The further I go in the game, I more I realize how playing this like a standard game of Monopoly isn’t the way to victory. I have many tools at my disposal and I slowly learn the ways I can obliterate the other players. If I claim a space next to that of an opponent, I can use my creature to attack theirs and take it as my own. Certain creatures have abilities that allow me to attack enemy spaces on the other side of the board. So much strategy goes into deck building that it can almost overcome a shitty round with terrible rolls, but not always.

  Each match is sandwiched between cut scenes of a forgettable story. Count Kraniss of the city is trying to kill all the Cepters and my main character has amnesia and is trying to find out who he is. The writing here can get annoying as people ask with the frequency of a child on a road trip “Did you get your memories back yet? Did you get your memories back yet? Didugeturmemriesbakyet?” in every chapter. I’m on what I believe is the final set of boards in the campaign and I neither care nor remember if my hero got his memories back.

  Outside of the story, I can play single matches against my opponents from the campaign with several settings at my disposal to modify the match to my liking. There is also local and online multiplayer. I am not able to try out the local play but online works well when I can actually connect to two other people. It takes me a few hours to do so, but thankfully there are no drops and we’re able to play to the end. The match is punchier than the those in the campaign as we all act faster than the AI. Hopefully, in the coming weeks, it’ll be a lot easier to connect with others and if it isn’t, I can always scrimmage against the various characters I defeat in the story.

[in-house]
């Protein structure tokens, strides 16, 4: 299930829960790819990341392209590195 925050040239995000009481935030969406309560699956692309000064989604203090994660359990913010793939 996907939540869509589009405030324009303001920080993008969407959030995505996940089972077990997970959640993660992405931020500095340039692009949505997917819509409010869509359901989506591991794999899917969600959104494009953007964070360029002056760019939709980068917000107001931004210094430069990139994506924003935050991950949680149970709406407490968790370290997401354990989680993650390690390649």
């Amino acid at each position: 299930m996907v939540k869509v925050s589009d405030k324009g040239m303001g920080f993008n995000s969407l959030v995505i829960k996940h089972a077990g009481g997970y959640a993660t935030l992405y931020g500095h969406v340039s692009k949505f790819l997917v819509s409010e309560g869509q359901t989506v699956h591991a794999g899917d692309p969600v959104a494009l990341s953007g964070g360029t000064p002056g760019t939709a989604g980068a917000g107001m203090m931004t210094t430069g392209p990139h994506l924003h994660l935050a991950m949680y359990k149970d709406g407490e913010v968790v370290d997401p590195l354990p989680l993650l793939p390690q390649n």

The concept is simultaneously inventive and archaic, doling out moments of pure delight and agonizing frustration in equal doses. Culdcept Revolt is such a niche title – perhaps the most niche game in my gaming history – I can’t tell you if you’ll like it. What I can tell you is as someone who is a bit of a masochist for these types of experiences, I enjoy it very much.

  [This review is based on a retail build of the game provided by the publisher.]